Patton, 54, of Waxhaw, N.C., is for the second time this year standing trial after police accused her of stealing money from Miller – deemed by a probate judge to be a vulnerable adult unable to make her own decisions – twice in 2011.
Last August, York Police arrested and charged Patton with breach of trust with fraudulent intent and exploitation of a vulnerable adult after they say she used her status as Miller’s power of attorney to request that a life insurance company send checks to a Charlotte address.
Patton took those checks and deposited them into a Bank of America account under both her and Miller’s names, police said. She paid herself with Miller’s money, spending more than $123,000.
Miller died last September without ever seeing a dime. She was 87.
Learn more:

11 SEP 13
Update, Patton pleaded guilty and received four years in jail, five years probation and must pay back the MONEY! she stole.  Had she pulled her crime in L.A. County it's highly unlikely that she would have been charged.

09 September 2013

"Diminished Capacity" for Lawyers

Assessment of Older Adults with Diminished Capacity: A Handbook for Lawyers

With the coming demographic avalanche of Boomers reaching their 60s and the over-80 population swelling, lawyers face a growing challenge: older clients with problems in decision-making capacity.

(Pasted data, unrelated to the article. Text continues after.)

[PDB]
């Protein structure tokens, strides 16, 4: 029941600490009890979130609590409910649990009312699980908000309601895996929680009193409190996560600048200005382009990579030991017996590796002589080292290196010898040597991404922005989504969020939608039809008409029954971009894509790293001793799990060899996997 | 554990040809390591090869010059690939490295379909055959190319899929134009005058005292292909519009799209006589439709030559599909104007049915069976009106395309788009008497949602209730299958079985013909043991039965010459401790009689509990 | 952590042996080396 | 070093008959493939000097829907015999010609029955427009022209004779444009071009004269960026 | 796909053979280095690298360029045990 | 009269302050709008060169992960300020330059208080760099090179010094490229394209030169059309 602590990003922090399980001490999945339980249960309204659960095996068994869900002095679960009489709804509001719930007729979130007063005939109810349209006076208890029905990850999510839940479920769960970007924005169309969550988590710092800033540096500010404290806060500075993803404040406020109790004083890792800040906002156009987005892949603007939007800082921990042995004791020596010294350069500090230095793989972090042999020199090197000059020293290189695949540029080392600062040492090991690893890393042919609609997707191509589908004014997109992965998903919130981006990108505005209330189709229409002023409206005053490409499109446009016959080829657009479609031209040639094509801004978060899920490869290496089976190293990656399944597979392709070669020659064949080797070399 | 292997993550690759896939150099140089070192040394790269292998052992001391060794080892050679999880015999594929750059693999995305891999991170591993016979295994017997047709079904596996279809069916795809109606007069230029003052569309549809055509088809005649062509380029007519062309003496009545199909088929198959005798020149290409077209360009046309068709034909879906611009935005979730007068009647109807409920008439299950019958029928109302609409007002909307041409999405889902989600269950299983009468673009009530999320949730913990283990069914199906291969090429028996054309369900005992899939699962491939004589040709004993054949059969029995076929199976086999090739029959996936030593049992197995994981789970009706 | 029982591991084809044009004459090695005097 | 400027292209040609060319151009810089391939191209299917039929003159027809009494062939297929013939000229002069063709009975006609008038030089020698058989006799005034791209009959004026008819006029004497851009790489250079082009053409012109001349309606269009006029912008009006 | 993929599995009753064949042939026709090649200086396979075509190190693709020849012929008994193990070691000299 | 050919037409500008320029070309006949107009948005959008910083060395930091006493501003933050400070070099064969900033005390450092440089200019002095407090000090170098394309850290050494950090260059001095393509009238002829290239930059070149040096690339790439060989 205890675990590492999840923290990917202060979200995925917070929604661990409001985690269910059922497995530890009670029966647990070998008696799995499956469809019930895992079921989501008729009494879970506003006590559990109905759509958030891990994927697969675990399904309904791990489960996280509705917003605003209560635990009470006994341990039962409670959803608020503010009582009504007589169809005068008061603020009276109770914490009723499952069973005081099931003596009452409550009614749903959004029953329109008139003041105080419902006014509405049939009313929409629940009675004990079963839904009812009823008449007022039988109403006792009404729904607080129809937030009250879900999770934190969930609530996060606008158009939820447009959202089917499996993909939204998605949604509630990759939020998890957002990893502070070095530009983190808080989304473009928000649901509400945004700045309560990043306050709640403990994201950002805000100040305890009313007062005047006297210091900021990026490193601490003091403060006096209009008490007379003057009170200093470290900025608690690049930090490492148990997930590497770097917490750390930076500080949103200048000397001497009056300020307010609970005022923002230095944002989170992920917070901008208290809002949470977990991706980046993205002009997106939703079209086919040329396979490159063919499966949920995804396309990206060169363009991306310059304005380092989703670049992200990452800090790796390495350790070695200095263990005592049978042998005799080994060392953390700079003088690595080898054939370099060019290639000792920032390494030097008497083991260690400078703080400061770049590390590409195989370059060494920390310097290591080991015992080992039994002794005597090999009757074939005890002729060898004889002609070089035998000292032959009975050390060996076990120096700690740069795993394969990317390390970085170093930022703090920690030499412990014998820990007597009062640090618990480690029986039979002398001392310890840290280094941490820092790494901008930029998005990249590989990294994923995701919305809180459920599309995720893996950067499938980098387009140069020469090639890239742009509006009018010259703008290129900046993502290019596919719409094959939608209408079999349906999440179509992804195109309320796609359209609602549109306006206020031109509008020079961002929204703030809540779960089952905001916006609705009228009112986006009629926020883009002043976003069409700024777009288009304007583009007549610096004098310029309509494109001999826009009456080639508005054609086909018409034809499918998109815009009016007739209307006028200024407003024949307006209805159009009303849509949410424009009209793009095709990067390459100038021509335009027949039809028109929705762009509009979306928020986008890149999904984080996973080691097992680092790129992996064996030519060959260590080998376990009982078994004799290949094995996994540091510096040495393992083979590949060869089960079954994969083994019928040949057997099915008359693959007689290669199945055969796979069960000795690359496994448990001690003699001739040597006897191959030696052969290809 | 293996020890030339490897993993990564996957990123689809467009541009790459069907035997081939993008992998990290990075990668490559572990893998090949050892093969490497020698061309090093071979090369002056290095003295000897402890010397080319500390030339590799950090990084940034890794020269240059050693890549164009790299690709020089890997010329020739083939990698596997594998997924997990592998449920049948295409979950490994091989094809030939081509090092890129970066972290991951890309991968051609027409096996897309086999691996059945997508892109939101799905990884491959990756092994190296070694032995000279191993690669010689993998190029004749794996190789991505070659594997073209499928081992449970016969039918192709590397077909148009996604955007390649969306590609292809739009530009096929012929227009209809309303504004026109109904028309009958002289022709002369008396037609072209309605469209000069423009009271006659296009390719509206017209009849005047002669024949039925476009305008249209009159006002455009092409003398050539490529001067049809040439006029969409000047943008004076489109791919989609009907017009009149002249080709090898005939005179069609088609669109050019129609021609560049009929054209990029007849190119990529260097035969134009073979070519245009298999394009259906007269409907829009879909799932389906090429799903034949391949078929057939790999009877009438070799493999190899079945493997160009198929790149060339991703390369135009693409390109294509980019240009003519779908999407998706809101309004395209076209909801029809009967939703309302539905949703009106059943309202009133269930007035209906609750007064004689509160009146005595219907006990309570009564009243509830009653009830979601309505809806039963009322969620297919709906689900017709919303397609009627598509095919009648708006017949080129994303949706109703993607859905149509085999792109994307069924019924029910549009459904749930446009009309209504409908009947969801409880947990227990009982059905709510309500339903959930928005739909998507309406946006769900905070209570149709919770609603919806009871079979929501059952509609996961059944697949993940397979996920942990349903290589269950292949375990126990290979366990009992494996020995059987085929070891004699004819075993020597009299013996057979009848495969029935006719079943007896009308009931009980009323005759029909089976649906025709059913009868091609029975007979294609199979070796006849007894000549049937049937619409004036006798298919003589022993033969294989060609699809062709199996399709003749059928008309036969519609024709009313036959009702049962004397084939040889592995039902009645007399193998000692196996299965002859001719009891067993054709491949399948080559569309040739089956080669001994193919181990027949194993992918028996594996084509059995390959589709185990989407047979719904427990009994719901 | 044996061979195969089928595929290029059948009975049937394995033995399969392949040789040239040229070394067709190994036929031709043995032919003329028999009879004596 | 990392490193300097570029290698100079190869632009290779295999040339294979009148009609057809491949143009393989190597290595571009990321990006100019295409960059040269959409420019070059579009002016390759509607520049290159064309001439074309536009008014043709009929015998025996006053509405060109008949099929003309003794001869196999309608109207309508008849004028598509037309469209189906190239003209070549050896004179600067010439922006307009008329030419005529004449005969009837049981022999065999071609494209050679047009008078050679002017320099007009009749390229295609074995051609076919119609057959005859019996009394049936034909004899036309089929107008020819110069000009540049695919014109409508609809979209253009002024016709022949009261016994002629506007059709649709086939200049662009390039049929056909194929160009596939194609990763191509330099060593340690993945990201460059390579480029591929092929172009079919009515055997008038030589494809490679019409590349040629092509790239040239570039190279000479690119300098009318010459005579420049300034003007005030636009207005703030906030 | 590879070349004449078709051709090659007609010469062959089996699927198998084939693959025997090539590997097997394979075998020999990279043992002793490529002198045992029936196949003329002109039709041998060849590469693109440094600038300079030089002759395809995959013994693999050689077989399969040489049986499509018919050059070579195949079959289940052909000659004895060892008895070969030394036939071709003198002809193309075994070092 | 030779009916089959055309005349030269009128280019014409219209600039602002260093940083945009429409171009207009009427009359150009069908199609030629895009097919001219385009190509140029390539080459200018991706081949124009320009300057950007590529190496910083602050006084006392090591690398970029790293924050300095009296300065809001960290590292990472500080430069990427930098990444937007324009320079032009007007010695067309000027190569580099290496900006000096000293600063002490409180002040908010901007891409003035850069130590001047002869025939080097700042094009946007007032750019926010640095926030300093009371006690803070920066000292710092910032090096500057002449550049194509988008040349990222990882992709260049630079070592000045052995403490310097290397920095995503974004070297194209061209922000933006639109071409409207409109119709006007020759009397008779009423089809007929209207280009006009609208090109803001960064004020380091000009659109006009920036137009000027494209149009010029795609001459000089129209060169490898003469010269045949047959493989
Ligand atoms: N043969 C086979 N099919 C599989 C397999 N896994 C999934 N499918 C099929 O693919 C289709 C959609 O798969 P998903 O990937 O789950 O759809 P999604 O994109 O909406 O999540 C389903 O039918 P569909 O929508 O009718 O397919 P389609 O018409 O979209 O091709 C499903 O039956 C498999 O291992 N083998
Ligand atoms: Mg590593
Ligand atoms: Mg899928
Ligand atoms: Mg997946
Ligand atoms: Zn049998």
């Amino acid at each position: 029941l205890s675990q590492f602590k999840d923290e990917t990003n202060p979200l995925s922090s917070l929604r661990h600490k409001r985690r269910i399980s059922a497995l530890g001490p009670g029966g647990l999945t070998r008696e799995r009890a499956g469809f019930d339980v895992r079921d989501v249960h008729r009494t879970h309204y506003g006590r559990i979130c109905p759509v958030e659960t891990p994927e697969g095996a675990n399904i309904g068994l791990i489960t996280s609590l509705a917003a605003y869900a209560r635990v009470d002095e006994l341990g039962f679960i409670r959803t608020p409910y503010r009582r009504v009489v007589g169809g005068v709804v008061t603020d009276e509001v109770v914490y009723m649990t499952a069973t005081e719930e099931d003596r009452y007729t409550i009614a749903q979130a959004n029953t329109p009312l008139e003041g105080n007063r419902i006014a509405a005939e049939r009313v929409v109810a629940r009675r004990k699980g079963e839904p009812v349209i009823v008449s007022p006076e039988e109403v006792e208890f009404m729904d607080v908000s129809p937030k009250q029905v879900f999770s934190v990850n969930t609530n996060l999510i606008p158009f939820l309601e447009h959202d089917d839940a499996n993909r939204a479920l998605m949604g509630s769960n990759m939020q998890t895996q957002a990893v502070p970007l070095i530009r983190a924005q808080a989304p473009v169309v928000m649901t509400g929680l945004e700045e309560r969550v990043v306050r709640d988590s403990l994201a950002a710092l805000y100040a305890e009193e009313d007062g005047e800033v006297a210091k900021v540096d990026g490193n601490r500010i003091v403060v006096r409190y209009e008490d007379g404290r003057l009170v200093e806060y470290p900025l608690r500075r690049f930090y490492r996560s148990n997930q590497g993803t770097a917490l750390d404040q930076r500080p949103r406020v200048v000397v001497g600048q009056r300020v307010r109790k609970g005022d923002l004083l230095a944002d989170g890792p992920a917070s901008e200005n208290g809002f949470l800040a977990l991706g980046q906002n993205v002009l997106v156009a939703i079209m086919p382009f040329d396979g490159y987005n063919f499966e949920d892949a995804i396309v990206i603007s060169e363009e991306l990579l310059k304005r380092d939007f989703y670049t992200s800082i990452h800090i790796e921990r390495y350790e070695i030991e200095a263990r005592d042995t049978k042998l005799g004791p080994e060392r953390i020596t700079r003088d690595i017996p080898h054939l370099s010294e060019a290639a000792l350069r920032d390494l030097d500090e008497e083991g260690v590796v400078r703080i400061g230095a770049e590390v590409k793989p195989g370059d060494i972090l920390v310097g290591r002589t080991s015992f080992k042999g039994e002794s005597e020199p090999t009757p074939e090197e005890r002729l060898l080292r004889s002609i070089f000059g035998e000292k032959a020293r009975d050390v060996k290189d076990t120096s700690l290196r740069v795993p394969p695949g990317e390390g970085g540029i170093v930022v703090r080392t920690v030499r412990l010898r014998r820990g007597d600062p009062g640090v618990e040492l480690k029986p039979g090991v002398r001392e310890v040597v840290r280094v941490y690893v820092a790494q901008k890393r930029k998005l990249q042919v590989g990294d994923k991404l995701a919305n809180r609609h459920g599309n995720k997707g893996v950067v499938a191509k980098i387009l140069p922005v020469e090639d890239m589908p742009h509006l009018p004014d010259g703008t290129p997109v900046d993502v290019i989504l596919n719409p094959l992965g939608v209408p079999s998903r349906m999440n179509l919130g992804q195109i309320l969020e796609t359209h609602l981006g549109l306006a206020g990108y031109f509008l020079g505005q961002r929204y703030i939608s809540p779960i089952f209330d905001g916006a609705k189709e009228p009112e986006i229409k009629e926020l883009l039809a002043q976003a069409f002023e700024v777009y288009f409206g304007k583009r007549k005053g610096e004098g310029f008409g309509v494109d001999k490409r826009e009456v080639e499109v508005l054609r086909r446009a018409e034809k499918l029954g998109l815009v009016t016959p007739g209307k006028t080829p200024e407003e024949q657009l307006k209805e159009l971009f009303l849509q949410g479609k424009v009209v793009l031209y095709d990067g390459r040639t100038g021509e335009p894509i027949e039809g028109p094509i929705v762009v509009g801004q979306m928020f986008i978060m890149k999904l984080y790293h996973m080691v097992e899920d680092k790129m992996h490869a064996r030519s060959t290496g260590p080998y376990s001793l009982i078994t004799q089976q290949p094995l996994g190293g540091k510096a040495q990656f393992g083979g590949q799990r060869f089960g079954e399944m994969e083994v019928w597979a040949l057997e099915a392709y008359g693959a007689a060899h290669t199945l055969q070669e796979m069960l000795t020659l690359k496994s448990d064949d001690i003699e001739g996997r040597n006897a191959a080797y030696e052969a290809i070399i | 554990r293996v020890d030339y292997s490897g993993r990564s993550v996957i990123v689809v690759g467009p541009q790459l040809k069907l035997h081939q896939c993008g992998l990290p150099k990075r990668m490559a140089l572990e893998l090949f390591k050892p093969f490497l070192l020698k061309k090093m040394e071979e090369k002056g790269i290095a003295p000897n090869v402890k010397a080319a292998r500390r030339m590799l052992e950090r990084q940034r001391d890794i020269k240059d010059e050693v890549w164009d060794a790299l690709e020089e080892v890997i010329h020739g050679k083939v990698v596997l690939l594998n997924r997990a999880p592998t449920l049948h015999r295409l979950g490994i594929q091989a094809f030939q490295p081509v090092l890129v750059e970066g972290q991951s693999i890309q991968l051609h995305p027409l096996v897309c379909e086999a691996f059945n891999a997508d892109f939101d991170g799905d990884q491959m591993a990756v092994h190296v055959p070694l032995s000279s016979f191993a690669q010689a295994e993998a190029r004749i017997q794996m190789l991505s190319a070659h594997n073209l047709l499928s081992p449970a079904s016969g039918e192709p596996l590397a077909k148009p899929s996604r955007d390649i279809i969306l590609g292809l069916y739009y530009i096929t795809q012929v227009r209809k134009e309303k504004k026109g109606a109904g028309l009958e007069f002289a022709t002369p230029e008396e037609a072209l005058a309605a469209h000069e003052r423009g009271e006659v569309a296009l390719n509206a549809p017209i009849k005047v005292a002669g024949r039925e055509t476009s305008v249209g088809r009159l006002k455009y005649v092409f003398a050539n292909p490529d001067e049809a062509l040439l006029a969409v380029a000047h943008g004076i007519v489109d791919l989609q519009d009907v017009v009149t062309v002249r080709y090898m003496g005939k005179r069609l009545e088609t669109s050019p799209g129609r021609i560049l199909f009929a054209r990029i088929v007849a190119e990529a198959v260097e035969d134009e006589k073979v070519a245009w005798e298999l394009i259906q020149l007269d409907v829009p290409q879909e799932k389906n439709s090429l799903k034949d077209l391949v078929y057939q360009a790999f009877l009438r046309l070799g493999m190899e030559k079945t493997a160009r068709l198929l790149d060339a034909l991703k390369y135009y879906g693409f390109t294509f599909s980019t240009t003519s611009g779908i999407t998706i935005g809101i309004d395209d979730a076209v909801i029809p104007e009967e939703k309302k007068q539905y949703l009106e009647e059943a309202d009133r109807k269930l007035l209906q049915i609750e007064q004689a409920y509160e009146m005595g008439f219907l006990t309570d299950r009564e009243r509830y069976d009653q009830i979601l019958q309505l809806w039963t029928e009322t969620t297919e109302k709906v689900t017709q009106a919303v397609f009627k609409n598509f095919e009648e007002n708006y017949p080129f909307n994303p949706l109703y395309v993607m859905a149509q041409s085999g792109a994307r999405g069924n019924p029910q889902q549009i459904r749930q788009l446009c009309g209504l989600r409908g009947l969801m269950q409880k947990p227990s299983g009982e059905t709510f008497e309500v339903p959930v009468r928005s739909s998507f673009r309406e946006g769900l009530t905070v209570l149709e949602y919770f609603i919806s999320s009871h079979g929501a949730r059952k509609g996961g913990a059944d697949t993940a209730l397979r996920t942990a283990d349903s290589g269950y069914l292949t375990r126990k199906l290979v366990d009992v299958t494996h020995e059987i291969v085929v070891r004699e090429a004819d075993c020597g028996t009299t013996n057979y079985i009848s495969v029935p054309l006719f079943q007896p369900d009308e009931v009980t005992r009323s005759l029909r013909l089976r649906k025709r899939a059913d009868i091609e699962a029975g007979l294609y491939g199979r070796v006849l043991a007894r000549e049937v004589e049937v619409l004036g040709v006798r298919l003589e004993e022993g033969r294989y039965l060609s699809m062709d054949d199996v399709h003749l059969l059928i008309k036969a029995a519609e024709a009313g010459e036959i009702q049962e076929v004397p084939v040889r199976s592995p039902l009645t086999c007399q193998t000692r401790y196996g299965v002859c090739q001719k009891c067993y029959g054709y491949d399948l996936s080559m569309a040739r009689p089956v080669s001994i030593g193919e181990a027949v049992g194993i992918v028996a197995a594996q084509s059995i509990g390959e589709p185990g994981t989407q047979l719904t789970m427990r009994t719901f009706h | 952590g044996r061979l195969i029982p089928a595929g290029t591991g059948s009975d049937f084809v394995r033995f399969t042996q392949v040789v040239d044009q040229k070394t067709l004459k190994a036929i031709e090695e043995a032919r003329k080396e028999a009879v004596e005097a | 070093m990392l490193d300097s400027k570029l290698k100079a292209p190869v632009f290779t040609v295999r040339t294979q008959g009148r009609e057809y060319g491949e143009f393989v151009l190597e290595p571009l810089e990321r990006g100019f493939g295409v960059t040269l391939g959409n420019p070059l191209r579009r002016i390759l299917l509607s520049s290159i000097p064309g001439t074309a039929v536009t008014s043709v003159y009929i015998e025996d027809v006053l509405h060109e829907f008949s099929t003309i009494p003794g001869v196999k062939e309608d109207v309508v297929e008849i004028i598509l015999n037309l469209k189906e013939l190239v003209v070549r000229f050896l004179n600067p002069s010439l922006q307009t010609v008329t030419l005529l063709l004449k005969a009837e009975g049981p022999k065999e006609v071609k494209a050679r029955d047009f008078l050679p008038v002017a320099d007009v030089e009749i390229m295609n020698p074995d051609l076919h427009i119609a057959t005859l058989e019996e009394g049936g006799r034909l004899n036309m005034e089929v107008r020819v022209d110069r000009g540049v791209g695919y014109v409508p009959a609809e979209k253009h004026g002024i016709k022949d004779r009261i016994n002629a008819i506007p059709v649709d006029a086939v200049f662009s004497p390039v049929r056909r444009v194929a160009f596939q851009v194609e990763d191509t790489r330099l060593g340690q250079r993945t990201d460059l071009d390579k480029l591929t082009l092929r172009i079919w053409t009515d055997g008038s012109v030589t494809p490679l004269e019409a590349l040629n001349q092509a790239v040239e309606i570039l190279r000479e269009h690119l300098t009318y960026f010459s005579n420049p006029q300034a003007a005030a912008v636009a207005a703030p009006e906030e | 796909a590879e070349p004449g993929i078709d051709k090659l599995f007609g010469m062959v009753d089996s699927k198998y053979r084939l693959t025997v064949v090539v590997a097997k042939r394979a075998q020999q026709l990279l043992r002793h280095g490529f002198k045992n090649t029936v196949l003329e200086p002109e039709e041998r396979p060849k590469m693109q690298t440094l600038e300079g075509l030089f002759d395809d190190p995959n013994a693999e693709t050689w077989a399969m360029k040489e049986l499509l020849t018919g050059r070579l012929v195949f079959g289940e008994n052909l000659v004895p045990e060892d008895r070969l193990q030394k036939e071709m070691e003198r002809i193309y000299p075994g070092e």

16 key questions...

1. What are legal standards of diminished capacity?

2. What are clinical models of capacity?

3. What signs of diminished capacity should a lawyer be observing?

4. What mitigating factors should a lawyer take into account?

5. What legal elements should a lawyer consider?

6. What factors from ethical rules should a lawyer consider?

7. How might a lawyer categorize judgments about client capacity?

8. Should a lawyer use formal clinical assessment instruments?

9. What techniques can lawyers use to enhance client capacity?

10. What are the pros and cons of seeking an opinion of a clinician?

11. What if the client’s ability to consent to a referral is unclear?

12. What are the benefits for the lawyer of a private consultation with a clinician?

13. How can a lawyer identify an appropriate clinician to make a capacity assessment?

14. What information should a lawyer provide to a clinician in making a referral?

15. What information should the lawyer look for in an assessment report?

16. How does a clinical capacity evaluation relate to the lawyer’s judgment of capacity?

Learn more:

08 September 2013

SWAT team kills 107-year-old Arkansas man

SWAT team kills 107-year-old Arkansas man in shootout
CBS NEWS/ September 8, 2013, 7:07 AM

A 107-year-old man was killed during a shootout with members of an Arkansas SWAT team Saturday evening.
In a statement to CBS affiliate KTHV-TV in Little Rock, the Pine Bluff Police Department say the incident occurred after officers responded to a disturbance.
Upon arrival, police found an "Aggravated Assault" against two people had occurred. The 107-year-old, Monroe Isadore, pointed his gun at the policemen who responded and at some point barricaded himself inside a bedroom, according to CNN.
Police say that when they approached the bedroom where Isadore was hiding and announced their presence, he shot at them. Backup was called in, as well as a SWAT team, and further negotiations failed to get Isadore to turn himself in, according to police.
A small camera determined Isadore was armed with a handgun inside the bedroom.